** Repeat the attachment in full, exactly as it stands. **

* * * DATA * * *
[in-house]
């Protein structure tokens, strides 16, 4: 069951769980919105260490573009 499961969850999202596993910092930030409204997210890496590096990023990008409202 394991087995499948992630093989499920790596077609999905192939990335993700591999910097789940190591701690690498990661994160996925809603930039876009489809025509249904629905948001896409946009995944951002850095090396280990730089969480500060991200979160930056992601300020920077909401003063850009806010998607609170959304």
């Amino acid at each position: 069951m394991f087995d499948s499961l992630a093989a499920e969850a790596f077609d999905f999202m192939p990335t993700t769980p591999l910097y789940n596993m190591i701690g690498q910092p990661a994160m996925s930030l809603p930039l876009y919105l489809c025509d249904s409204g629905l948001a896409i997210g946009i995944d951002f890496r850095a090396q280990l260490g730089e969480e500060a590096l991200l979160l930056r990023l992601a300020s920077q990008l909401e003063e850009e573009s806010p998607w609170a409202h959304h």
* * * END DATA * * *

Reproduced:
[in-house]
């Protein structure tokens, strides 16, 4: 069951769980919105260490573009 499961969850999202596993910092930030409204997210890496590096990023990008409202 394991087995499948992630093989499920790596077609999905192939990335993700591999910097789940190591701690690498990661994160996925809603930039876009489809025509249904629905948001896409946009995944951002850095090396280990730089969480500060991200979160930056992601300020920077909401003063850009806010998607609170959304």
């Amino acid at each position: 069951m394991f087995d499948s499961l992630a093989a499920e969850a790596f077609d999905f999202m192939p990335t993700t769980p591999l910097y789940n596993m190591i701690g690498q910092p990661a994160m996925s930030l809603p930039l876009y919105l489809c025509d249904s409204g629905l948001a896409i997210g946009i995944d951002f890496r850095a090396q280990l260490g730089e969480e500060a590096l991200l979160l930056r990023l992601a300020s920077q990008l909401e003063e850009e573009s806010p998607w609170a409202h959304h």